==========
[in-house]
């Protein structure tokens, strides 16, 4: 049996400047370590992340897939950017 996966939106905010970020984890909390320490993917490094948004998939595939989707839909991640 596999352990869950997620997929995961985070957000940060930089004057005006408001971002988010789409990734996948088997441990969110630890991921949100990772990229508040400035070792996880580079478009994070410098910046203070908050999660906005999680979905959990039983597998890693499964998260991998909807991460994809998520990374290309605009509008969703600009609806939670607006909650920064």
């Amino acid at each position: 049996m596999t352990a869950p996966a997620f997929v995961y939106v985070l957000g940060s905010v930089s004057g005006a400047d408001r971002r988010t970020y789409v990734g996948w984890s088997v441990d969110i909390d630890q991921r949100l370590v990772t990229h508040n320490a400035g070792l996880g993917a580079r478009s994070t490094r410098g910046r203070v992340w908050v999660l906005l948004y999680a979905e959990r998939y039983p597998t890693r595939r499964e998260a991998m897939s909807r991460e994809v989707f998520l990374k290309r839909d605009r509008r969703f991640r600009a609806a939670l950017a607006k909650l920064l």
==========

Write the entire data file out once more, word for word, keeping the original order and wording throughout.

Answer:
[in-house]
């Protein structure tokens, strides 16, 4: 049996400047370590992340897939950017 996966939106905010970020984890909390320490993917490094948004998939595939989707839909991640 596999352990869950997620997929995961985070957000940060930089004057005006408001971002988010789409990734996948088997441990969110630890991921949100990772990229508040400035070792996880580079478009994070410098910046203070908050999660906005999680979905959990039983597998890693499964998260991998909807991460994809998520990374290309605009509008969703600009609806939670607006909650920064």
């Amino acid at each position: 049996m596999t352990a869950p996966a997620f997929v995961y939106v985070l957000g940060s905010v930089s004057g005006a400047d408001r971002r988010t970020y789409v990734g996948w984890s088997v441990d969110i909390d630890q991921r949100l370590v990772t990229h508040n320490a400035g070792l996880g993917a580079r478009s994070t490094r410098g910046r203070v992340w908050v999660l906005l948004y999680a979905e959990r998939y039983p597998t890693r595939r499964e998260a991998m897939s909807r991460e994809v989707f998520l990374k290309r839909d605009r509008r969703f991640r600009a609806a939670l950017a607006k909650l920064l």